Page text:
Craftsperson, ceramist and designer Signe Persson-Melin has had one of the longest careers in Swedish design history. She was just a teenager when she decided to become a potter in the early 1940s. Just a few years later, while going to the University College of Arts, Crafts and Design (Konstfack), Svenskt Tenn decided to purchase her teapots and mugs.
Signe Persson-Melin worked with pewter for the first time in the beginning of the 2000s. For Svenskt Tenn’s 80-year anniversary in 2004 she made a collection in honour of Estrid Ericson. Signe was one of ten female designers invited to participate in the “Nytt Svenskt Tenn” or New Svenskt Tenn anniversary project. Her contribution was a teapot, a cream pitcher, thin bone china mugs and a coaster in pewter. She soon came to realise how pewter is related to clay. This happened while witnessing how the soft, embossed Myrtle pattern on her dinner service bearing the same name, could be transferred directly to the coaster’s pliable pewter.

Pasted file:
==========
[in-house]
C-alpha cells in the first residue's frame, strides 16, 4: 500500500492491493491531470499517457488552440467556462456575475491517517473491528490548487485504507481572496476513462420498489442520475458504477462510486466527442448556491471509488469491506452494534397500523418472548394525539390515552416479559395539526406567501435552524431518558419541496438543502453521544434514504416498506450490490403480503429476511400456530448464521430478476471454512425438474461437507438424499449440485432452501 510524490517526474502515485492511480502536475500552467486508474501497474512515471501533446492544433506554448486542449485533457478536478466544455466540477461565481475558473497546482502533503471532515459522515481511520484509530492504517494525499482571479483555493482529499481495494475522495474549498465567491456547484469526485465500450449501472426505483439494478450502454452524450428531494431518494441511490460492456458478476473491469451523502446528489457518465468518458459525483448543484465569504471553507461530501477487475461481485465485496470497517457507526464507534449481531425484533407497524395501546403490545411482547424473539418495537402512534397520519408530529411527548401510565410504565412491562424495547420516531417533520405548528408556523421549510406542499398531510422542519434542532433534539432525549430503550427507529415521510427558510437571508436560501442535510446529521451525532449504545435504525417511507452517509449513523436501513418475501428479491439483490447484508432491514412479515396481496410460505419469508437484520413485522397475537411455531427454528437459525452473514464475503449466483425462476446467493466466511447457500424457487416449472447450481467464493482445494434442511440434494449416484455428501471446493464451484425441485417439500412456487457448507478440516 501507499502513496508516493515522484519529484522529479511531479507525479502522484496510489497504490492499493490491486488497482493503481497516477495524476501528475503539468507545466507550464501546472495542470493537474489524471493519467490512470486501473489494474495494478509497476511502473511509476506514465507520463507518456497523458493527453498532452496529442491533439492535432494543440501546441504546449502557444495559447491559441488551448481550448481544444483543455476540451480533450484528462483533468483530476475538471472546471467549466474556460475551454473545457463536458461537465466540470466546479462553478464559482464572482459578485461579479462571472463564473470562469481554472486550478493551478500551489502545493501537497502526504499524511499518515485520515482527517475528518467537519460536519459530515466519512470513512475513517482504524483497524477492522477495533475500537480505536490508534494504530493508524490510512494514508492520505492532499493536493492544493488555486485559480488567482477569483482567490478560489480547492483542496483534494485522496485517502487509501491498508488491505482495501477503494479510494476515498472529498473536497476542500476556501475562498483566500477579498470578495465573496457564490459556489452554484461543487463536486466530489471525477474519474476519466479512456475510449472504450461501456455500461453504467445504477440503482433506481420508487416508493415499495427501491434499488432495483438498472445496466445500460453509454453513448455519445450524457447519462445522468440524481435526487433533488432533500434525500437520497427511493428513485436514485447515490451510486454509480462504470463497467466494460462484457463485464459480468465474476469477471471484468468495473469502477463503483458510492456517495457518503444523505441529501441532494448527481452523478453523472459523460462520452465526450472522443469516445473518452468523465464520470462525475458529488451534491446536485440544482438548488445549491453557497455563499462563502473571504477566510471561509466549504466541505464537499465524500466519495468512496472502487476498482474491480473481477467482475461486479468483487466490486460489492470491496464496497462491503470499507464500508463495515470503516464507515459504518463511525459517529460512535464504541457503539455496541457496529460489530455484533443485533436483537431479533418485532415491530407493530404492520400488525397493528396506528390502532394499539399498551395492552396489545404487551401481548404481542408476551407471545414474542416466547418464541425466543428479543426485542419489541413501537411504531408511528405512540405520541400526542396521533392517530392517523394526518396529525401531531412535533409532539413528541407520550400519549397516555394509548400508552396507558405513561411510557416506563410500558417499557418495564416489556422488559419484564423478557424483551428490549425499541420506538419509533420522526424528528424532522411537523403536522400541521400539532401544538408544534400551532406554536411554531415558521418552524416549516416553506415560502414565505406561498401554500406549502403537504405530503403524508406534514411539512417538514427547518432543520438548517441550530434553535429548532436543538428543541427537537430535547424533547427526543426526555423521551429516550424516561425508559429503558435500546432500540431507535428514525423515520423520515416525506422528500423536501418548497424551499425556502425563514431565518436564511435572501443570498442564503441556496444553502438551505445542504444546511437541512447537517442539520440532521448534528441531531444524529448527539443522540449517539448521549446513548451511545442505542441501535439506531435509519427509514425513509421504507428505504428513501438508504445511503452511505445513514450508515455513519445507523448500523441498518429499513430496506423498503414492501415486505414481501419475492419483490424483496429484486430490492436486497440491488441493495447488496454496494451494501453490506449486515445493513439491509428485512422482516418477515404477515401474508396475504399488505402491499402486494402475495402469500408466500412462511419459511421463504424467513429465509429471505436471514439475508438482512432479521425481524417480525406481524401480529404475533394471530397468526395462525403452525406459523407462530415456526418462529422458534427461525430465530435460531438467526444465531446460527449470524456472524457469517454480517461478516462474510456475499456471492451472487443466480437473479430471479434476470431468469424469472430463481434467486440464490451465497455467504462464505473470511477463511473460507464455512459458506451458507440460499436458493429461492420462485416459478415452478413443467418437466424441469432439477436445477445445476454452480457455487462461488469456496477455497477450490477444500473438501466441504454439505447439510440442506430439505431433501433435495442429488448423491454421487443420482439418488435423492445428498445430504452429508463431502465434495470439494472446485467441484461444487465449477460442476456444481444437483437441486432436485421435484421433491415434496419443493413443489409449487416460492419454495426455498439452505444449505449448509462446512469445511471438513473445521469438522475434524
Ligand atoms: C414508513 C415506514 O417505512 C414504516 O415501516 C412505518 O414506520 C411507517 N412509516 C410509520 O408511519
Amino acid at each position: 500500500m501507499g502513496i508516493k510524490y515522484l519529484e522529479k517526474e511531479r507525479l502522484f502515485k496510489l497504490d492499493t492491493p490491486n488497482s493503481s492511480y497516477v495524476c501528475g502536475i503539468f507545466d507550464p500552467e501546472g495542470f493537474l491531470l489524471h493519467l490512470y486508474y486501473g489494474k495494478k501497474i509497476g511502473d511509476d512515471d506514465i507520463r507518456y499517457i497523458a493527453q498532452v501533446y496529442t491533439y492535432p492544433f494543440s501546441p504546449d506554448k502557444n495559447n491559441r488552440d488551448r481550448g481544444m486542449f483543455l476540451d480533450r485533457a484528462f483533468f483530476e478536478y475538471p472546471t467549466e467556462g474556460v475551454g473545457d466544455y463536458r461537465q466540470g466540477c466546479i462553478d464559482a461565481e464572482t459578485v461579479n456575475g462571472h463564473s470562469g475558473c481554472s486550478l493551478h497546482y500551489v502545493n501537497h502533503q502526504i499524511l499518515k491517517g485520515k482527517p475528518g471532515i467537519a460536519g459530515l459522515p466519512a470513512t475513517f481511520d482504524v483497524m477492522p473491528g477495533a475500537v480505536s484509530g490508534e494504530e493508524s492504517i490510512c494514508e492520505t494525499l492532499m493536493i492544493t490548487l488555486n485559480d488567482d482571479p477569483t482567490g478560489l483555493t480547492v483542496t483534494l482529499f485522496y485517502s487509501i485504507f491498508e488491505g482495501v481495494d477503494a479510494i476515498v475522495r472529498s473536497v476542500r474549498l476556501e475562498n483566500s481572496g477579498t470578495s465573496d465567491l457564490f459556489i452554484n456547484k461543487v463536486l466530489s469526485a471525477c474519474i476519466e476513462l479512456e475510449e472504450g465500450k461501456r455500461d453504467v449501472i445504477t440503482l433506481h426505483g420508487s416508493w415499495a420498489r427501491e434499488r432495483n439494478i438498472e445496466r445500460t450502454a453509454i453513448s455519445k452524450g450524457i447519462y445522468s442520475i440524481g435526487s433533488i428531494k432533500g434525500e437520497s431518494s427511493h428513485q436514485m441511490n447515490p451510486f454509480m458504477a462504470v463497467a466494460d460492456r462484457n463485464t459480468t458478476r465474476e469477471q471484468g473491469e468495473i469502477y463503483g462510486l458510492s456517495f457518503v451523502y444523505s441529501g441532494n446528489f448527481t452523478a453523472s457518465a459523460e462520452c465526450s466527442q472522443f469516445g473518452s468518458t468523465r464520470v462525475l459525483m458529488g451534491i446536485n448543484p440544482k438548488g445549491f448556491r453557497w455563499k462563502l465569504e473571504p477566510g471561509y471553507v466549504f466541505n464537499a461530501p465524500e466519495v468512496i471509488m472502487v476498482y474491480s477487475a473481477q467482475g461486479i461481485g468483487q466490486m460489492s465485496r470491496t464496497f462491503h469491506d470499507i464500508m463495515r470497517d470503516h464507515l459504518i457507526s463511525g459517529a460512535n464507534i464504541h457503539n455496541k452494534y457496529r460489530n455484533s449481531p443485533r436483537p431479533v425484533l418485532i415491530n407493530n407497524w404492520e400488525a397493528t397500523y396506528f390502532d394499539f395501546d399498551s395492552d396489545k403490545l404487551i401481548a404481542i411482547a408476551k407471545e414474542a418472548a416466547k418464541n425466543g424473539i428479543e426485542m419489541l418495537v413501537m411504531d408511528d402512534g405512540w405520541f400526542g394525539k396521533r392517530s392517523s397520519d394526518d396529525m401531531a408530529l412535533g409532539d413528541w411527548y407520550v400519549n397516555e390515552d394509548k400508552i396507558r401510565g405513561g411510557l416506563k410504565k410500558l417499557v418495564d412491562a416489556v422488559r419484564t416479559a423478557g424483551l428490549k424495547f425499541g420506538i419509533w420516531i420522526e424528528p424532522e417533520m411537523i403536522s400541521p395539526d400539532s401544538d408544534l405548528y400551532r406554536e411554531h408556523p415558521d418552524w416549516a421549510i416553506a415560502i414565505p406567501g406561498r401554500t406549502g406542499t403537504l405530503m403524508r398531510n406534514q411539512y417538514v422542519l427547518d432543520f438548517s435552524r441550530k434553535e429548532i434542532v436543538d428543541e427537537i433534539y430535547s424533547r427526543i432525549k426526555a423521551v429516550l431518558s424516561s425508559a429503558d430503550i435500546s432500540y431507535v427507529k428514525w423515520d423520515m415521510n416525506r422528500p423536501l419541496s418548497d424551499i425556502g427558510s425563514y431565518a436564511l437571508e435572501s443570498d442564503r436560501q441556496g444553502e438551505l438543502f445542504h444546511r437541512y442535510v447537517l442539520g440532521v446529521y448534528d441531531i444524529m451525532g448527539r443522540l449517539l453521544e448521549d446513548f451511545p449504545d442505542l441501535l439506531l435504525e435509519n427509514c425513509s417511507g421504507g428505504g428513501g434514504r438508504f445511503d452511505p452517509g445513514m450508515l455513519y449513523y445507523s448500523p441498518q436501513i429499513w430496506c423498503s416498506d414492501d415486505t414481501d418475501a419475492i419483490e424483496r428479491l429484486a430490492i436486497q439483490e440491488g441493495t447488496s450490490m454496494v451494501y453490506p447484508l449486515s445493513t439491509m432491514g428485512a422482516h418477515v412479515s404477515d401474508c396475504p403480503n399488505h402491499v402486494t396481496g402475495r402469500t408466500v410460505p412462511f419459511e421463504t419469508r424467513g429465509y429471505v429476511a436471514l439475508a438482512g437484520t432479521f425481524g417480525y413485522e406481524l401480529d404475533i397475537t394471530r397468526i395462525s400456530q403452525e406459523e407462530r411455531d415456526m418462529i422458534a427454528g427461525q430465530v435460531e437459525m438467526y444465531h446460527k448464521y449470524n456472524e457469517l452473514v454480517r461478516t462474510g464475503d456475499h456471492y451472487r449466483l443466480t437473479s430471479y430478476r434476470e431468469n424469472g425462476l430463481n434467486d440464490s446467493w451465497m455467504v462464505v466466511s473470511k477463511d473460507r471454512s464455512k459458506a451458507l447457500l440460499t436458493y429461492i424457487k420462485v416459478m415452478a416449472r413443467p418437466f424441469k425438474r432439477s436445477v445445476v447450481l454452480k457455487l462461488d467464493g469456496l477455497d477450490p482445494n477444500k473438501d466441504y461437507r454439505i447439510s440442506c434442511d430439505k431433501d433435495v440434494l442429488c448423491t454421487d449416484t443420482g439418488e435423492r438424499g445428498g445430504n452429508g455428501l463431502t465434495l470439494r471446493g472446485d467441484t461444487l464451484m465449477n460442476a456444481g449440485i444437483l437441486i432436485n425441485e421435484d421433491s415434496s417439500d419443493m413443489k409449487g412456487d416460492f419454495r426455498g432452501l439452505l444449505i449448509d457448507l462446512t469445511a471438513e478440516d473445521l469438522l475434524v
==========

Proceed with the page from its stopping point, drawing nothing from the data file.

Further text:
Thanks to Svenskt Tenn, Signe Persson-Melin also discovered that she is capable of designing prints. Although she had carved, marked and stamped her ceramic objects with designs throughout the years, she says that she lost her courage when the Nytt Svenskt Tenn project’s artistic leader wanted her to design a Myrtle print to decorate plates.
“I tried to explain that print design was what I was least capable of, but the people at Svenskt Tenn were very stubborn and they got their way. I’m happy about that today.”
The embossed Myrten pattern decorates several items in Svenskt Tenn’s range.